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What is the deal? I have never needed one, but I have a few friends from HS/College that went into the profession. Do they all turn into crazy people? In the last two days on Facebook, one wrote that you should bring your autistic child in as they help cure that, and a vegan diet with adjustments will lead to weight loss. They both always post links from sites that are the equivalent of 9/11 truthers.
It's true. A HUGE percentage of chiropractors are absolute whackjobs. I believe that chiropractic can help a lot with respect to back/neck pain, but for some reason, a bunch of them think that they can cure cancer or, as you note, deal with autism, etc.
I have friends from College who went into it and they aren't crazy. But when they started interviewing for jobs, they basically had to pretend that they thought scientology was a real thing because 99% of chiropractors are scientologists. For some reason, it draws in the crazy's.
Yeah, I'm a huge, huge fan of my chiropractors but the profession is full of horrible nutjobs. Stay away from chiros who try to sell you supplements or claim that they can cure all kinds of stuff with their spinal adjustments. I've been to my chiros maybe 2 dozen times over the past couple of years (being a ninja ain't easy) and I've had an "adjustment" maybe twice in that time and both times they asked first whether I'd be OK with it.
My tips for finding a good chiro:
1. they practice ART (soft tissue work that is basically assisted stretching)-- PT's, massage therapists, etc. can often do this but my insurance will only cover chiros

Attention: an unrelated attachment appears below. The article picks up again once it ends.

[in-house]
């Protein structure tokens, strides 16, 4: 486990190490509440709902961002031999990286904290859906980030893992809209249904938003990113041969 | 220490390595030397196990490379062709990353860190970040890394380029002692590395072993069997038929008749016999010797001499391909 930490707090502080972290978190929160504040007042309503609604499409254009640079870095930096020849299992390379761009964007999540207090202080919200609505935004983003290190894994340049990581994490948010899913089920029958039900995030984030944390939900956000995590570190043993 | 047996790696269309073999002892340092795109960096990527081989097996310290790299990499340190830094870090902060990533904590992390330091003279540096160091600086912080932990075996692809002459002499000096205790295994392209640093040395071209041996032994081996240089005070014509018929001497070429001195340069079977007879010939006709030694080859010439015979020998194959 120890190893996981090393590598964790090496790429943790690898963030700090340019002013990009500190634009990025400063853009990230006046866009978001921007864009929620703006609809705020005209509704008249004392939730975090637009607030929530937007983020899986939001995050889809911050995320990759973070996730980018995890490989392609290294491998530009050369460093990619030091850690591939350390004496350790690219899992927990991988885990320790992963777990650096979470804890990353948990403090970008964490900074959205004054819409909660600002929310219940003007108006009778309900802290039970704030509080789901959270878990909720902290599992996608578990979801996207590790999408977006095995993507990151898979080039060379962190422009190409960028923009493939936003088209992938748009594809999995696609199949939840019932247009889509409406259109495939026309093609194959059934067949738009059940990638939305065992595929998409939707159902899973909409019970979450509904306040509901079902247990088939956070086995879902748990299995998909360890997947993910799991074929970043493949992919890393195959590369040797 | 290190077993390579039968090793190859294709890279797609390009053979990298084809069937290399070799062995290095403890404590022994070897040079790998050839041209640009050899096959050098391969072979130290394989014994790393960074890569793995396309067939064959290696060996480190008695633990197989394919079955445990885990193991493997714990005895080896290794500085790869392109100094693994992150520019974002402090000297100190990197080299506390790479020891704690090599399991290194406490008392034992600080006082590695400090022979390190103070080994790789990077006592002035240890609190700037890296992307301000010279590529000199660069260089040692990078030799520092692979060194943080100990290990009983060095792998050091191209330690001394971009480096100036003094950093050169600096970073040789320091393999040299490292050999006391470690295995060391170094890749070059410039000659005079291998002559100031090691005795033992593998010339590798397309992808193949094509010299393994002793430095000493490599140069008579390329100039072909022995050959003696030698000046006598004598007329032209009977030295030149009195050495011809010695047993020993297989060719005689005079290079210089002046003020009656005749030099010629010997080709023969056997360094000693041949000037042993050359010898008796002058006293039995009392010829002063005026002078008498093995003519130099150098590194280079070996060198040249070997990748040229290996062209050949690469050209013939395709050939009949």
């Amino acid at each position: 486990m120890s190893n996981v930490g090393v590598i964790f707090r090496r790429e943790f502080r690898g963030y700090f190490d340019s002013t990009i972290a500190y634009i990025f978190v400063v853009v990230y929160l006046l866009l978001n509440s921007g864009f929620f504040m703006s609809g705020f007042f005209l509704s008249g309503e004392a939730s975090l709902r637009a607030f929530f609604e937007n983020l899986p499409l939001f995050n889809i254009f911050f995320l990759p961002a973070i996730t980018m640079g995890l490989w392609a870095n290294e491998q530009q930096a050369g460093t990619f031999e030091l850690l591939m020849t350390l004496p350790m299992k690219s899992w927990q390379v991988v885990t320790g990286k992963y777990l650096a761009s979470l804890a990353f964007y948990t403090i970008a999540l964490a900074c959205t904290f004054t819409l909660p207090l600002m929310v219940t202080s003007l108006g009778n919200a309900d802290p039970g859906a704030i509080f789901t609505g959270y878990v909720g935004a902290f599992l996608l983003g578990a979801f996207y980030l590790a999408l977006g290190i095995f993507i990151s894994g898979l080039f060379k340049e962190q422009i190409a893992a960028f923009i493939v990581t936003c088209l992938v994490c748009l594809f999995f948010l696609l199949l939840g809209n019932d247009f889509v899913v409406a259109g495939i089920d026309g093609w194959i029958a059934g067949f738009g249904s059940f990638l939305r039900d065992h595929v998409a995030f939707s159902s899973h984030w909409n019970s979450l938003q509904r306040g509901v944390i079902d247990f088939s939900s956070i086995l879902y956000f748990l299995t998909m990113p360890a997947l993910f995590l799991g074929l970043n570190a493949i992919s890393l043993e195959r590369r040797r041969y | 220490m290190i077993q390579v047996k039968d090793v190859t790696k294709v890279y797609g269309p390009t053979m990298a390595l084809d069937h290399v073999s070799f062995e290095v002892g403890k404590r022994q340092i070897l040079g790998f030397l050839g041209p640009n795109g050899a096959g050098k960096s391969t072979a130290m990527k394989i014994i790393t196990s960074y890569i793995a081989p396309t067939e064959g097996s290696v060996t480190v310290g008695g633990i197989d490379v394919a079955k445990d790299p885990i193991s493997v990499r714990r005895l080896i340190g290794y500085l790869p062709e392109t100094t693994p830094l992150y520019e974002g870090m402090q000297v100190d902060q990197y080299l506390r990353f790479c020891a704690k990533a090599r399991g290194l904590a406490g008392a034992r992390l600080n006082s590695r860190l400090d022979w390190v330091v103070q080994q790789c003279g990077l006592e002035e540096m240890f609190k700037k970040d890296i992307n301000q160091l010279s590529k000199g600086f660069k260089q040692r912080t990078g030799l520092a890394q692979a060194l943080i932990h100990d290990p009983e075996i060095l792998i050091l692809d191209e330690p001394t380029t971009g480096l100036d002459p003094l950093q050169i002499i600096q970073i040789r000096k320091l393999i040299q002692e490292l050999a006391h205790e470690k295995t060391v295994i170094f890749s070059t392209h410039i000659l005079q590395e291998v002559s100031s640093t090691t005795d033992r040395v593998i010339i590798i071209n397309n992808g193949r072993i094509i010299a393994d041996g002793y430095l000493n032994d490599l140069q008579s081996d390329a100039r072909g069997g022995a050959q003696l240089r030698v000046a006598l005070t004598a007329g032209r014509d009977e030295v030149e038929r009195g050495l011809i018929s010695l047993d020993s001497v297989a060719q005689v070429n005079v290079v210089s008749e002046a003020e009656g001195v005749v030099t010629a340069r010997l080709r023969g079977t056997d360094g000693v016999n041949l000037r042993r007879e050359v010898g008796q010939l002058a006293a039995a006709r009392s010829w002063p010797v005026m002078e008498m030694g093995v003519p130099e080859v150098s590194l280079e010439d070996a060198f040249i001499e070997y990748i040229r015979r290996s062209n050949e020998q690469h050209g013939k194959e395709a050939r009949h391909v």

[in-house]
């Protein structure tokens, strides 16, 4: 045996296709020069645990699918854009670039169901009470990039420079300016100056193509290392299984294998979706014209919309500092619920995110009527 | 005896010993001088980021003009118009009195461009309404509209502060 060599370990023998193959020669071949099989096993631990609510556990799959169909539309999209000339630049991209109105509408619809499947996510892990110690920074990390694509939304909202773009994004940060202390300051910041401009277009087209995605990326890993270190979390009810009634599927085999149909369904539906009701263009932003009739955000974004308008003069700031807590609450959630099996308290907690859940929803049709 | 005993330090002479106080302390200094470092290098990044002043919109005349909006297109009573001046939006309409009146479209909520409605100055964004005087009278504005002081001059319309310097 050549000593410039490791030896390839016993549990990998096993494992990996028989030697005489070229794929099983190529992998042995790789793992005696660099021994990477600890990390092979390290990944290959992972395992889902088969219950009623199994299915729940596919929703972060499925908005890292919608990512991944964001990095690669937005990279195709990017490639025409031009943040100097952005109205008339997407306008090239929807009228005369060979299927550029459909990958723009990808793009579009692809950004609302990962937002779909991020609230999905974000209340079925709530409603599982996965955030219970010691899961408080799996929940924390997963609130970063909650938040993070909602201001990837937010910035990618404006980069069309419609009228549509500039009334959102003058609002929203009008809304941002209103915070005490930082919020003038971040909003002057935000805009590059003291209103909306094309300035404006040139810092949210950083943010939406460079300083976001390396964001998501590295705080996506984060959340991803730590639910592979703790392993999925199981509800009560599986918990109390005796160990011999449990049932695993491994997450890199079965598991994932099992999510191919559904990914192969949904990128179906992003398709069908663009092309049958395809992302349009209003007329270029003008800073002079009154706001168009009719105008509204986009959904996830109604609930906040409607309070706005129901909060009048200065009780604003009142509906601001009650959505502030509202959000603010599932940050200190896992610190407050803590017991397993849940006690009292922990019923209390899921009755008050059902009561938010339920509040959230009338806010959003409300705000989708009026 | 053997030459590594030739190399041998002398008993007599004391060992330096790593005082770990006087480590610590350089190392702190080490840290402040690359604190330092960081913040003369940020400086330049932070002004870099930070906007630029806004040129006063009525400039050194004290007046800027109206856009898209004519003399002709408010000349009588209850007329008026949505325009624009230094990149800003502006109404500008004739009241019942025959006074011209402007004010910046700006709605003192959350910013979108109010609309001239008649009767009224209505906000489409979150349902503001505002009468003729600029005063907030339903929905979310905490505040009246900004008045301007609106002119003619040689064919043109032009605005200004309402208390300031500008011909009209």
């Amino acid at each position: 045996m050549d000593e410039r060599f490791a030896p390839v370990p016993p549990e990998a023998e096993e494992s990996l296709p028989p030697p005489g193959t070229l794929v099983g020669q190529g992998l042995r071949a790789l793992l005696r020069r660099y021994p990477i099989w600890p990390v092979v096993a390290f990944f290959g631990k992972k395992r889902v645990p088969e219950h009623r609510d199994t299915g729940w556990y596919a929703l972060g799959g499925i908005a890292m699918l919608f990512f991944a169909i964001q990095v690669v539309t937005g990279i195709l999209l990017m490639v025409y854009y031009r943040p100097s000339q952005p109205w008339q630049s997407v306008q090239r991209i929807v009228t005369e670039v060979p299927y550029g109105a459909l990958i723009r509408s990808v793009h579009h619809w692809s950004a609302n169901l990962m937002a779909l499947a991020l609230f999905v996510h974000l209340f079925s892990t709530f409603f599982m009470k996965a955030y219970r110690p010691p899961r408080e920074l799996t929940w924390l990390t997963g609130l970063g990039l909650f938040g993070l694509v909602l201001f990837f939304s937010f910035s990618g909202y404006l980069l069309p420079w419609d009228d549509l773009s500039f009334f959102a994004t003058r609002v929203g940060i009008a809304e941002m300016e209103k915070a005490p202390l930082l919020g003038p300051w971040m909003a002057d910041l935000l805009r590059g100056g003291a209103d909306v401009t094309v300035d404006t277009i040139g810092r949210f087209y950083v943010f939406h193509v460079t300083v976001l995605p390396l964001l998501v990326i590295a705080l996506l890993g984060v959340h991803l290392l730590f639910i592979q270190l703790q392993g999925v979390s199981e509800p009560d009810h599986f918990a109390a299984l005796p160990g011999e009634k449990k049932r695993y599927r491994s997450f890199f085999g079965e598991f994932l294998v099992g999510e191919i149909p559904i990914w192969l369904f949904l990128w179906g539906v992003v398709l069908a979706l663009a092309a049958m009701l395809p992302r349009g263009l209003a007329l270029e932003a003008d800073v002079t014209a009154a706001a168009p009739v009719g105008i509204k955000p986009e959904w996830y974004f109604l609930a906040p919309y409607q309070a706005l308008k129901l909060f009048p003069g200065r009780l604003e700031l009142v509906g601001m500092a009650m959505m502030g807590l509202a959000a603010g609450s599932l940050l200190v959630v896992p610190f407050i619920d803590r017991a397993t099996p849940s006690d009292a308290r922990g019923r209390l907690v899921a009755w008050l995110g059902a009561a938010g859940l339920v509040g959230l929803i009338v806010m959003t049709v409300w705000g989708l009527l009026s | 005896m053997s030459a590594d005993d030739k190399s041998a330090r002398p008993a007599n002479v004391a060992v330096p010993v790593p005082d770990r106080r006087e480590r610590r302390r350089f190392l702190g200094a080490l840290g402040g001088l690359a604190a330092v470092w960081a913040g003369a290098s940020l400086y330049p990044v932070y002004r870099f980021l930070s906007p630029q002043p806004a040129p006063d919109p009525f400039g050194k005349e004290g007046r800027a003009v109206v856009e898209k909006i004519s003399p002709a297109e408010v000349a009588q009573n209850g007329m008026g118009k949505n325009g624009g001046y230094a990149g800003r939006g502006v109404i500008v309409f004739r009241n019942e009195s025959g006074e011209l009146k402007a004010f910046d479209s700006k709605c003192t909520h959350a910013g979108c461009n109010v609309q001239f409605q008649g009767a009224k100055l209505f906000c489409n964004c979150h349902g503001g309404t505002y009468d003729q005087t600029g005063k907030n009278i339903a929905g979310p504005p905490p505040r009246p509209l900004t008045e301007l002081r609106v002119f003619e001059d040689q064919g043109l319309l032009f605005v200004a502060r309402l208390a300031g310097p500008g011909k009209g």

2. they work for one of the local professional sports teams and/or local triathlons/marathons
3. they are athletes or former athletes
My chiros usually only take 1 visit to fix me up and then they teach me all the stretches I need to continue my progress. They know I want to get back to my sport ASAP and not just set up 2-3 visits a week for X weeks.
But yeah, the chiropractic dogma and traditional chiropractors can often be really bad. Just do your homework first.
Yeah, the chiropractors that I use are mostly soft tissue therapists that are masquerading as chiropractors because its become a more accepted profession.
i'm pretty sure a vegan diet will lead to weight loss without "adjustments."
Smiley has good advice. I was skeptical when I went to my first one but in one visit, he fixed a problem I had been having for 4-5 years, but it was never serious enough to consider a doctor. Completely fixed.
And yeah, beware the ones who want to set you up with 6-8 visits. It's a recurring revenue thing, unless you have something serious.